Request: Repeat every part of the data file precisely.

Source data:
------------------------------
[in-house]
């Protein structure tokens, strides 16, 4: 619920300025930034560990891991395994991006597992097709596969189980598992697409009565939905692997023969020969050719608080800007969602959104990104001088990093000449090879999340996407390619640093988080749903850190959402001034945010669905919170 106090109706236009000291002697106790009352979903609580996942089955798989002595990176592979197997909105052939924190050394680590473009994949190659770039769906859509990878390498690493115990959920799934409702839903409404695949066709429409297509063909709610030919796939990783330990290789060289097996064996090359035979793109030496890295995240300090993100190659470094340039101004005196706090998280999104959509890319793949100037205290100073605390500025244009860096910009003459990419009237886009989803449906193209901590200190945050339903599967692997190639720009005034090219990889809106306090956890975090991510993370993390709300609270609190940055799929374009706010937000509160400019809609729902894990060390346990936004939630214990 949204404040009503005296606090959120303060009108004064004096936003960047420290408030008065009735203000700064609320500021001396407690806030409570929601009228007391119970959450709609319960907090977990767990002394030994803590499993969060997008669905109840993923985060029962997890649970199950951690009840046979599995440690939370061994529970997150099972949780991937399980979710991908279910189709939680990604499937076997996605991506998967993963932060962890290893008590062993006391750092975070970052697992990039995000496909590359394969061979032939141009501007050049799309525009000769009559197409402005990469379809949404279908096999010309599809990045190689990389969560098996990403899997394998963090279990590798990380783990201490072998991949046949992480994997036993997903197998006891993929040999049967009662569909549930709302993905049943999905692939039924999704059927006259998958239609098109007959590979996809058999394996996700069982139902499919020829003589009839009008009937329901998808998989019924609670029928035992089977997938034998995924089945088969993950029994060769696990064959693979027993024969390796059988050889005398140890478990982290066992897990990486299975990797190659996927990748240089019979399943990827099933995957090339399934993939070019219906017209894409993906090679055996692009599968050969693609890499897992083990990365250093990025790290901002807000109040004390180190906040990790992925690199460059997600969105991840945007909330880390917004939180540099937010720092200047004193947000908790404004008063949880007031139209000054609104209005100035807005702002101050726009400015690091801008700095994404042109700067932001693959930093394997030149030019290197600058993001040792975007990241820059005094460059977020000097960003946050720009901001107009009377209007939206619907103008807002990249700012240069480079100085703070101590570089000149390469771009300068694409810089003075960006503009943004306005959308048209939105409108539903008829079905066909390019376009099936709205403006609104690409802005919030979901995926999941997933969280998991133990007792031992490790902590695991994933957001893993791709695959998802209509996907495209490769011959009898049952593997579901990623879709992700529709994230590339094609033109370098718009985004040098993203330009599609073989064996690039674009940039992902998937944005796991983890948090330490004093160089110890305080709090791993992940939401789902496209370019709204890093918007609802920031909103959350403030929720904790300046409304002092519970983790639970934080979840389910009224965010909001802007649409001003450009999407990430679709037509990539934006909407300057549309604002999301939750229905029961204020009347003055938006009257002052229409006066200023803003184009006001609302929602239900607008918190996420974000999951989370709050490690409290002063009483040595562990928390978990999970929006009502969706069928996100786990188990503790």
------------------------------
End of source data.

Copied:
[in-house]
């Protein structure tokens, strides 16, 4: 619920300025930034560990891991395994991006597992097709596969189980598992697409009565939905692997023969020969050719608080800007969602959104990104001088990093000449090879999340996407390619640093988080749903850190959402001034945010669905919170 106090109706236009000291002697106790009352979903609580996942089955798989002595990176592979197997909105052939924190050394680590473009994949190659770039769906859509990878390498690493115990959920799934409702839903409404695949066709429409297509063909709610030919796939990783330990290789060289097996064996090359035979793109030496890295995240300090993100190659470094340039101004005196706090998280999104959509890319793949100037205290100073605390500025244009860096910009003459990419009237886009989803449906193209901590200190945050339903599967692997190639720009005034090219990889809106306090956890975090991510993370993390709300609270609190940055799929374009706010937000509160400019809609729902894990060390346990936004939630214990 949204404040009503005296606090959120303060009108004064004096936003960047420290408030008065009735203000700064609320500021001396407690806030409570929601009228007391119970959450709609319960907090977990767990002394030994803590499993969060997008669905109840993923985060029962997890649970199950951690009840046979599995440690939370061994529970997150099972949780991937399980979710991908279910189709939680990604499937076997996605991506998967993963932060962890290893008590062993006391750092975070970052697992990039995000496909590359394969061979032939141009501007050049799309525009000769009559197409402005990469379809949404279908096999010309599809990045190689990389969560098996990403899997394998963090279990590798990380783990201490072998991949046949992480994997036993997903197998006891993929040999049967009662569909549930709302993905049943999905692939039924999704059927006259998958239609098109007959590979996809058999394996996700069982139902499919020829003589009839009008009937329901998808998989019924609670029928035992089977997938034998995924089945088969993950029994060769696990064959693979027993024969390796059988050889005398140890478990982290066992897990990486299975990797190659996927990748240089019979399943990827099933995957090339399934993939070019219906017209894409993906090679055996692009599968050969693609890499897992083990990365250093990025790290901002807000109040004390180190906040990790992925690199460059997600969105991840945007909330880390917004939180540099937010720092200047004193947000908790404004008063949880007031139209000054609104209005100035807005702002101050726009400015690091801008700095994404042109700067932001693959930093394997030149030019290197600058993001040792975007990241820059005094460059977020000097960003946050720009901001107009009377209007939206619907103008807002990249700012240069480079100085703070101590570089000149390469771009300068694409810089003075960006503009943004306005959308048209939105409108539903008829079905066909390019376009099936709205403006609104690409802005919030979901995926999941997933969280998991133990007792031992490790902590695991994933957001893993791709695959998802209509996907495209490769011959009898049952593997579901990623879709992700529709994230590339094609033109370098718009985004040098993203330009599609073989064996690039674009940039992902998937944005796991983890948090330490004093160089110890305080709090791993992940939401789902496209370019709204890093918007609802920031909103959350403030929720904790300046409304002092519970983790639970934080979840389910009224965010909001802007649409001003450009999407990430679709037509990539934006909407300057549309604002999301939750229905029961204020009347003055938006009257002052229409006066200023803003184009006001609302929602239900607008918190996420974000999951989370709050490690409290002063009483040595562990928390978990999970929006009502969706069928996100786990188990503790």